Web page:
Bhiriyani rice is originally from Pakistan and is prepared during special occasions. It is a complete dish fit for a king any time.
(Makes 6 to 8 servings)
4 tablespoons vegetable oil
4 small potatoes, peeled and halved
2 large onions, finely chopped
2 cloves garlic, minced
1 tablespoon minced fresh ginger root
1/2 teaspoon chili powder
1/2 teaspoon ground black pepper
1/2 teaspoon ground turmeric
1 teaspoon ground cumin
1 teaspoon salt
2 medium tomatoes, peeled and chopped
2 tablespoons plain yogurt
2 tablespoons chopped fresh mint leaves
1/2 teaspoon ground cardamom
1 (2 inch) piece cinnamon stick
3 pounds boneless, skinless chicken pieces cut into chunks
2 1/2 tablespoons vegetable oil
1 large onion, diced
1 pinch powdered saffron
5 pods cardamom
3 whole cloves
1 (1 inch) piece cinnamon stick
1/2 teaspoon ground ginger
1 pound basmati rice
4 cups chicken stock
1 1/2 teaspoons salt
Fry potatoes in a large skillet, in two tablespoons vegetable oil (or ghee) until brown. Drain and reserve the potatoes. Add remaining two tablespoons oil to the skillet and fry onion, garlic and ginger until onion is soft and golden. Add chili, pepper, turmeric, cumin, salt and the tomatoes. Fry, stirring constantly for five minutes. Add yogurt, mint, cardamom and cinnamon stick. Cover and cook over low heat, stirring occasionally until the tomatoes are cooked to a pulp. It may be necessary to add a little hot water if the mixture becomes too dry and starts to stick to the pan.
When the mixture is thick and smooth, add the chicken pieces and stir well to coat them with the spice mixture. Cover and cook over very low heat until the chicken is tender, approximately 35 to 45 minutes. There should only be a little very thick gravy left when the chicken has finished cooking. If necessary cook uncovered for a few more minutes to reduce the gravy.
Wash rice well and drain in colander for at least 30 minutes.
In a large skillet, heat vegetable oil (or ghee) and fry the onions until they are golden. Add saffron, cardamom, cloves, cinnamon stick, ginger and rice. Stir continuously until the rice is coated with the spices.
In a medium-size pot, heat the chicken stock and salt. When the mixture is hot pour it over the rice and stir well. Add the chicken mixture and the potatoes; gently mix them into the rice. Bring to boil. Cover the saucepan tightly, turn heat to very low and steam for 20 minutes. Do not lift lid or stir while cooking. Spoon bhiriyani onto a warm serving dish.
This is how you get the best rice:
Use a little less water than the recipes call for if you want fluffy rice. The ratio of rice to water should be a little less than 1:2. In other words, if you are cooking one cup of rice, use one or 3/4 cups of liquid.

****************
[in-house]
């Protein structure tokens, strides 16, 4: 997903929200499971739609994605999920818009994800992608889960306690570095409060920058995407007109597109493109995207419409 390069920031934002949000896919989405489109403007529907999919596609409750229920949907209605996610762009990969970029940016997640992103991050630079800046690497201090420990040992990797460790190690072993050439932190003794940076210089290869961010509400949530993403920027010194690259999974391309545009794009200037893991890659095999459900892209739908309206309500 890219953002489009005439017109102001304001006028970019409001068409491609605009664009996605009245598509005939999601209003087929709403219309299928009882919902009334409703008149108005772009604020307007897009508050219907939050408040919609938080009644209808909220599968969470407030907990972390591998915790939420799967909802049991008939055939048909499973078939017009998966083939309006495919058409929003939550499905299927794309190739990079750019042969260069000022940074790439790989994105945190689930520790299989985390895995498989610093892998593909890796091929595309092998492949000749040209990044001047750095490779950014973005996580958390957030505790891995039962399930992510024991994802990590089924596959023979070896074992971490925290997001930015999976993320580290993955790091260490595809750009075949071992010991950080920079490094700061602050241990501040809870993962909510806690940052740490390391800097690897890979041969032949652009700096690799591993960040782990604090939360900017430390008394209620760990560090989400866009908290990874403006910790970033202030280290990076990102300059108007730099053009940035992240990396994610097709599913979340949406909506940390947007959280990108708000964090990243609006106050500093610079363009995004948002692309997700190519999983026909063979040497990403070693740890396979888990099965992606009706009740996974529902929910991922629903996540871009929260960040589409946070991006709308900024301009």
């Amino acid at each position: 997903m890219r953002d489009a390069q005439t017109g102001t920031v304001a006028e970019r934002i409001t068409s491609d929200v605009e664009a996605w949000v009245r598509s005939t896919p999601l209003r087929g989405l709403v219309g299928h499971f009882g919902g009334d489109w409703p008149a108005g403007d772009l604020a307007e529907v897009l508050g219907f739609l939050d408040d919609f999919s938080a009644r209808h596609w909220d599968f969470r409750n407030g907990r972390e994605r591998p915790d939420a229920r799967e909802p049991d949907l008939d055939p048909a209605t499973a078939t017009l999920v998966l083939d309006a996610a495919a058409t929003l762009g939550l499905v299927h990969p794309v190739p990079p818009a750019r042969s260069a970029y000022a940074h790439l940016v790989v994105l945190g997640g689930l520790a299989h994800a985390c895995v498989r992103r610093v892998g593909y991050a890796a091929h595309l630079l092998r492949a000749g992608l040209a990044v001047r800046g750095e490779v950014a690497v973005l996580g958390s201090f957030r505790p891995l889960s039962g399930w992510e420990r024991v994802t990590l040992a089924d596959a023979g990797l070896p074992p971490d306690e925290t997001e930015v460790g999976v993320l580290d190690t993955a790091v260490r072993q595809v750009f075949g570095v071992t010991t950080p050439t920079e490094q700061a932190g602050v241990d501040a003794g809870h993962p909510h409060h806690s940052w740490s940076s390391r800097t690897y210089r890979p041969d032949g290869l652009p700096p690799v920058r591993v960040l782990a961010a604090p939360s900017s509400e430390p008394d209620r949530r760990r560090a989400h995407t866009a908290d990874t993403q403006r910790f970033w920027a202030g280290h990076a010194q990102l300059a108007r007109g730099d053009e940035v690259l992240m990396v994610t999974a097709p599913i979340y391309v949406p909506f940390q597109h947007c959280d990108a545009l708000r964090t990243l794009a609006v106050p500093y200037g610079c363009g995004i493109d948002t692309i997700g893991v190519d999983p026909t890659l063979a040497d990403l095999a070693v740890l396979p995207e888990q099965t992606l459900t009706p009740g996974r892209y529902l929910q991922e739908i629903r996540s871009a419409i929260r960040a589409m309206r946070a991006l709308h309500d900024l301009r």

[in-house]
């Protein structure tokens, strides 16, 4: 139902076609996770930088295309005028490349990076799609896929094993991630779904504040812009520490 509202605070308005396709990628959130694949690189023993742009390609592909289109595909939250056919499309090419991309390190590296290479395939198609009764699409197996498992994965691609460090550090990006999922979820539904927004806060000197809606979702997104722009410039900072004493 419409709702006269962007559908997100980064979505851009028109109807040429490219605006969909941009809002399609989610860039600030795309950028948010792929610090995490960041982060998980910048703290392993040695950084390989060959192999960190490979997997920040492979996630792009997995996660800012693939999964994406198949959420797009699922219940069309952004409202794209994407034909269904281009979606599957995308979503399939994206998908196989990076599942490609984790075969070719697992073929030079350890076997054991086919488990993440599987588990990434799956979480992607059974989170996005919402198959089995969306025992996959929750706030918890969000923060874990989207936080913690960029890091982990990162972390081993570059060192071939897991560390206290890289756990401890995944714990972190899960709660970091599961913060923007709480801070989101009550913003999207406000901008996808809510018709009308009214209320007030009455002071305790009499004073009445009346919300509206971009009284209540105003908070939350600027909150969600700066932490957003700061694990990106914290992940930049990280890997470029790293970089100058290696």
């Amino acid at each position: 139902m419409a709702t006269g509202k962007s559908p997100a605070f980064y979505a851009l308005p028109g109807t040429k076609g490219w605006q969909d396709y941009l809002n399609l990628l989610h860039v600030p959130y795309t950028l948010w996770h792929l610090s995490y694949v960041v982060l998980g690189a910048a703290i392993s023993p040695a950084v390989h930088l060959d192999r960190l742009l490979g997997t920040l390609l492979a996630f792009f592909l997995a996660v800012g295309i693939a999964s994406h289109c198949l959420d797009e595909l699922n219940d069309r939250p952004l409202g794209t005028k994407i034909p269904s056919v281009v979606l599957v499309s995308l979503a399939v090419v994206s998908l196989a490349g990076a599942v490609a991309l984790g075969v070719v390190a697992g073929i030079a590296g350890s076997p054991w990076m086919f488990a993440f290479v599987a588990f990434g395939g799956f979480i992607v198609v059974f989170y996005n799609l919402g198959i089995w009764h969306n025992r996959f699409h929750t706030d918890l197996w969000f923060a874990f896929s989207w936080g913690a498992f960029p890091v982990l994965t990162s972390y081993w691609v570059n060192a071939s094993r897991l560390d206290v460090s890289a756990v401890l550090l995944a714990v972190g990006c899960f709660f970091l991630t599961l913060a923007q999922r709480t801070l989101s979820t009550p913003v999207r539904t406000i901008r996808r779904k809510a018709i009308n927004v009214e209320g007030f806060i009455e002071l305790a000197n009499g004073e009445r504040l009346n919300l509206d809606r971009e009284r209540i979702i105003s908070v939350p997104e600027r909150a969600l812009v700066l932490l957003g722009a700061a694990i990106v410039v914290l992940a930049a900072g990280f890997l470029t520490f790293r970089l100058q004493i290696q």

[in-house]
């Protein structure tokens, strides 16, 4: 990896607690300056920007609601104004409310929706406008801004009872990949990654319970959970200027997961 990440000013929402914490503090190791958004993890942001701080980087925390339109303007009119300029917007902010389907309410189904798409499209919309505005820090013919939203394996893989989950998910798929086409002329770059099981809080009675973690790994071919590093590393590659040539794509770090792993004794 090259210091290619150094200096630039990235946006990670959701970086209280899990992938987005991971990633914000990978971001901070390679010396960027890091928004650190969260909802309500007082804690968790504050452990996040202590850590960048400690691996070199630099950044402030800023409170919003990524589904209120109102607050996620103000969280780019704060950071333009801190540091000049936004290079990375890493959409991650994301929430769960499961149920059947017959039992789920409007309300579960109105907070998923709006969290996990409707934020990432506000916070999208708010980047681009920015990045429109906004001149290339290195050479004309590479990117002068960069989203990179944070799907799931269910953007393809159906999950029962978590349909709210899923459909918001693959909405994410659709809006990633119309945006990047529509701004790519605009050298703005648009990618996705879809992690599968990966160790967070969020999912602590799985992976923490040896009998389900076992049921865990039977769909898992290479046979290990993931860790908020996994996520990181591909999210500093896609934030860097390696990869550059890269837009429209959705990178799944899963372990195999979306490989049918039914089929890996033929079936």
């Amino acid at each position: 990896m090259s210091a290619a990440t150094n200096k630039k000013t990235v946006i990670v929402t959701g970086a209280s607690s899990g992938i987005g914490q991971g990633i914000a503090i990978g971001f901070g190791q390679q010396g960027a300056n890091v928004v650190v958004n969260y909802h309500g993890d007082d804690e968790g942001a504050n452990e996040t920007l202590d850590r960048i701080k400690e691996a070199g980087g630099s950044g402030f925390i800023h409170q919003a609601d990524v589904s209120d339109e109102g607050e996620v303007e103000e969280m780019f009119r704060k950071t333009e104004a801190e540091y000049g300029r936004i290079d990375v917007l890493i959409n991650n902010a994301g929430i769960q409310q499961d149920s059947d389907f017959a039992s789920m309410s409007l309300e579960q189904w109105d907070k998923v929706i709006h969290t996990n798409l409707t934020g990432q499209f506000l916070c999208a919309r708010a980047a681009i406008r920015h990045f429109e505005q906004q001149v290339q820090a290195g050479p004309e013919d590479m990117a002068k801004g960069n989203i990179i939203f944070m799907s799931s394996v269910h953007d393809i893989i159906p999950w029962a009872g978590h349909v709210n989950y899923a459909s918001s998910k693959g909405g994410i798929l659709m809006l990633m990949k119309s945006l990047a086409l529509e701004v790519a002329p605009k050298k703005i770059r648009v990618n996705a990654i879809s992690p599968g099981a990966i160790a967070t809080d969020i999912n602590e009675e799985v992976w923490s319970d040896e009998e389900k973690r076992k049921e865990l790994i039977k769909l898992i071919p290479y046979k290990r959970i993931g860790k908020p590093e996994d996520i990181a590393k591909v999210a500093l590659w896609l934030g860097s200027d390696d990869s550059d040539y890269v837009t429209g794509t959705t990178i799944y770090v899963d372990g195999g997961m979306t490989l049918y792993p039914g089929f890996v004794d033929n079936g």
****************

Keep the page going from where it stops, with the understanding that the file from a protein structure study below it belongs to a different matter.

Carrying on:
Preferably, use chicken broth when cooking rice; it adds more flavour. You can use water, vegetable broth, or beef stock if you like. It all depends on what you’re serving with the rice, and the flavours you want to enhance.
Time the cooking carefully, follow instructions on the package or in the recipe, and lift the lid as little as possible. Lifting the lid will disturb the cooking process.
When the rice is cooked (tender to the bite), leave the cover on the pan, remove it from the heat, and let it stand for 5-10 minutes. Then fluff the rice with a fork and serve.
If you still don’t have luck making fluffy rice with these tips, cook your rice like you cook pasta. Bring lots of water to a boil, add the rice, cook until just barely tender, and then drain the rice in a colander. Return to the hot pot and cover; let it stand for a few minutes to steam.
If all else fails buy a rice cooker.
Avoid transferring disease-causing bacteria’s from one place to the other, also known as cross contamination.
There are two ways to minimize the potential for cross-contamination. The most important defense is to wash your hands, with soap, often. Secondly, have two cutting boards – one for raw proteins, and the additional board for all other foods. Potentially harmful contamination can occur when raw juices of protein come into contact with foods that will not be cooked further.
Cutting board contamination isn’t the only way to spread tainting bacteria. The dirtiest places in your kitchen can also contribute to this health risk. It is important to identify areas in your kitchen, which are a haven for obscene amounts of bacteria. Top on the list would be the refrigerator door handle, sink, and microwave, or oven door handle. Clean these areas as often as you clean your working surfaces.
Published in June 2012